Wednesday, January 5, 2011

The Simplest Type of Stove is not the Simplest type of stove, Part 2

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The Simplest Type of Stove is not the Simplest type of stove, Part 2

The one thing that I decided early on in this blog was that when I screwed up, I'd admit it.  So that's what I'm doing.  Calling it the Simplest stove came back to burn me.  Pun intended. When I watched Mears and others make a stove out of a log, I was a little disappointed because they used a chainsaw to make the cuts.  Now I understand why.

I started out with some old aspen bark.  When the aspens get really dry here in Colorado, they get a little hairy.  I've used this stuff as tinder in the past and it works fairly well.  Not the best and not the worst. 

On this day, I had three projects lined up.  I took a look at the log I had prepared and was thinking " problem.....this will be great!"

So I stuffed it full of my tinder and (tried to) set it aflame.

No deal.  The tinder burned off well, but not in the channels that I sawed.  I didn't even bother taking pictures of the next part.  I stuffed paper in the cracks and tried that.  No deal.  Bottom line is, I think the channels are too skinny and slow air flow - that's why Mears used a chainsaw.  I know, I should have thought about that.  But I didn't.  And I didn't want to cover it up or make Bear Grylls style fixes behind the scenes. (Sorry if you like Bear)  A nice wide channel equals air flow.  Airflow, I did not have.  Stay tuned.  I'm not done.  I will figure this out using a saw.........but I'm going to buy a new one first. ;)

Pax Domini Sit Semper Vobiscum,

Mike, Oscar, Hotel.....out.


  1. well, you still brought us something new and different - at least the idea is new to me.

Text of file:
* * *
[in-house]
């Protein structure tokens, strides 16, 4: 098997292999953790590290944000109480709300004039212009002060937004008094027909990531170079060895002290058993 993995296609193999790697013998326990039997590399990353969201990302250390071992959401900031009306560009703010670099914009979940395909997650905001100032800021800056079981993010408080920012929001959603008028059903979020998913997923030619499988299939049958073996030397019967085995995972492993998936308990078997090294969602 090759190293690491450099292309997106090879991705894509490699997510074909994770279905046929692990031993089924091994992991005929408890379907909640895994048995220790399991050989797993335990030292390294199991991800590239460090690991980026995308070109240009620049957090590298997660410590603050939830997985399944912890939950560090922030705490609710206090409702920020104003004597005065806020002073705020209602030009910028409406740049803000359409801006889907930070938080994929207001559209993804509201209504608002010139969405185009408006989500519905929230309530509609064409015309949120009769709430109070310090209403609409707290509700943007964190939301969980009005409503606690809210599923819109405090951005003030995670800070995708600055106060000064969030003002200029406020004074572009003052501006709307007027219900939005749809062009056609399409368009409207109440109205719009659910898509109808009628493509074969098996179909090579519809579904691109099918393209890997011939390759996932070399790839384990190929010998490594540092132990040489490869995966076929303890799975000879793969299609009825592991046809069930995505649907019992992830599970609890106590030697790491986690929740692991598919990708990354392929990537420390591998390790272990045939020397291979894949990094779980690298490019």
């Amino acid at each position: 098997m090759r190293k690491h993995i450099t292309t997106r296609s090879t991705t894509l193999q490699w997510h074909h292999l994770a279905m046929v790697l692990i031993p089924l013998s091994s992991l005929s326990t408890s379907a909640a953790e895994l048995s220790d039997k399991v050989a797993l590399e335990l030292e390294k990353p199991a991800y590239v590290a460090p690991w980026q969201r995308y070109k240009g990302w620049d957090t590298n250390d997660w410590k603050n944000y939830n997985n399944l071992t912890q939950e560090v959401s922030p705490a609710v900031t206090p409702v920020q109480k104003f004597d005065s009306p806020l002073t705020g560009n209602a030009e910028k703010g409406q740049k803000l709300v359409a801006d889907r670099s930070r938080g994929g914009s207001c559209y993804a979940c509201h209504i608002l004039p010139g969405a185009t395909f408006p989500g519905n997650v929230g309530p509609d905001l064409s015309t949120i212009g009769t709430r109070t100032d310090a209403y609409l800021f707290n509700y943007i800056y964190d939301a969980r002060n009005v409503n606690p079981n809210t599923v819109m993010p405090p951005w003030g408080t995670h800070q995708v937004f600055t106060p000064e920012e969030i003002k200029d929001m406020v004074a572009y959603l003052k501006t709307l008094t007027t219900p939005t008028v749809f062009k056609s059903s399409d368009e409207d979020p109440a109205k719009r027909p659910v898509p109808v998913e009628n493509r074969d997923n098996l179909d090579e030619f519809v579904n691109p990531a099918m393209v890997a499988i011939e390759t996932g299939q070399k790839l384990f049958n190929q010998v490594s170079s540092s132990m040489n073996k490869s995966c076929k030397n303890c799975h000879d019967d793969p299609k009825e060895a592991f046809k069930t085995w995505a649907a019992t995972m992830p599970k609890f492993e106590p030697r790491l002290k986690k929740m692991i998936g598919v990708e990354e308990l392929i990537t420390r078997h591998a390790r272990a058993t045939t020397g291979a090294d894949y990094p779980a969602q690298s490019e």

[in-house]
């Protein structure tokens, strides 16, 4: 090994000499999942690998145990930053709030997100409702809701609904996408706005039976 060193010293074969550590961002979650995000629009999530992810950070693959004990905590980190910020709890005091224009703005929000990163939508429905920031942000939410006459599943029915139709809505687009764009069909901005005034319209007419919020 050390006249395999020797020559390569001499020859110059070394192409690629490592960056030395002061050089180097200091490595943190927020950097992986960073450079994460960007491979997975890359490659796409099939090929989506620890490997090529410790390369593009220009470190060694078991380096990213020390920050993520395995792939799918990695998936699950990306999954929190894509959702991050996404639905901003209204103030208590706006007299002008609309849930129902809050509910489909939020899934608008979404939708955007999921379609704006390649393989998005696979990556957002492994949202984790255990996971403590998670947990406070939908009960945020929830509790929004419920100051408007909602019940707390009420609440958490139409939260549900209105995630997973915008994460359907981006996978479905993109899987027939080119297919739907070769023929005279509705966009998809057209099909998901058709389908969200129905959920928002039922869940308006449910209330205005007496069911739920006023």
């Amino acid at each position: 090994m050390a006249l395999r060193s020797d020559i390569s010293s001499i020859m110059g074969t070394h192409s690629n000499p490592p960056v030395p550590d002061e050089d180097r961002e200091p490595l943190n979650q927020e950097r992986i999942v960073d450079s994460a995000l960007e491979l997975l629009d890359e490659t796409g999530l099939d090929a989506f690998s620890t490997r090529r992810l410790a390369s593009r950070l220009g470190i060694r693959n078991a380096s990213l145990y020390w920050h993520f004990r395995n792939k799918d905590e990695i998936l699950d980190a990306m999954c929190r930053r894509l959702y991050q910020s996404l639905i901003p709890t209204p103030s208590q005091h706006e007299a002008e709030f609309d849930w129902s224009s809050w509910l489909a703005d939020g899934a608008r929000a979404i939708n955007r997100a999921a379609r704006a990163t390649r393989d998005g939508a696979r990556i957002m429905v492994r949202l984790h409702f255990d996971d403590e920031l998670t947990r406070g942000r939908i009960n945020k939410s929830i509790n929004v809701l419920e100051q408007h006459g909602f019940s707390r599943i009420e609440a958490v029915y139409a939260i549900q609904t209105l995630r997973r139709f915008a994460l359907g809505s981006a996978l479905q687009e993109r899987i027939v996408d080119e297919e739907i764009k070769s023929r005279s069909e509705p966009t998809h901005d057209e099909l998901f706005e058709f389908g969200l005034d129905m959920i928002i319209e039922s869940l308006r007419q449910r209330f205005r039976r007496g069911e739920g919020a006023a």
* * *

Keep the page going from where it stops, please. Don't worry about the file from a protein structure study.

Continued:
Maybe use some wedges and open up the channels?
    or heck, grab a chainsaw and open 'em up - it will be cool to see how this works! :)

    BTW, I have a sticky note in my wallet to remember to grab some stuff for that wax/cardboard/nut can stove - that was cool! :)

  2. I just ordered a silky saw. I think the idea will be to make two cuts in V shape to try and widen it out (the channel). I may employ the wedges - like you said!

    Hopefully, next week, I'm going to continue the atricle on the peanut can stove. I've made an adapter for it. I have yet to try it out, but we'll see!

  3. You could split the log in four and create the spaces required by hammering them in the ground. In the series you mention he set a pine full of tar alight if you remember. Maybe that counts as a factor as well...

  4. I've thought about that and Mears mentioned in the video that doing that was an option, especially if you were in the woods with just an axe. When I do a follow up article, I'll finish the log I'm working on and try the quad-in-the-ground approach as well. Thanks for the comment!

  5. Dont mention it! To be honest i am anxious to see if it works on wood other than pine...Ray states that its a way to get a stove from a pine...Looking forward to your next post!!

    PS. My humble blog..

  6. I'll try it on a piece of aspen, too. Thanks for posting your blog site. I like it and am now a follower. I encourage anyone who has a blog to leave their URL EVERY time they post something here. I love the comminuty that I've run into since blogging and I want our readers to know about all of your blogs. Le Loup does it and I think it is a great way to share all of our sites with our readers. Bloggers unite!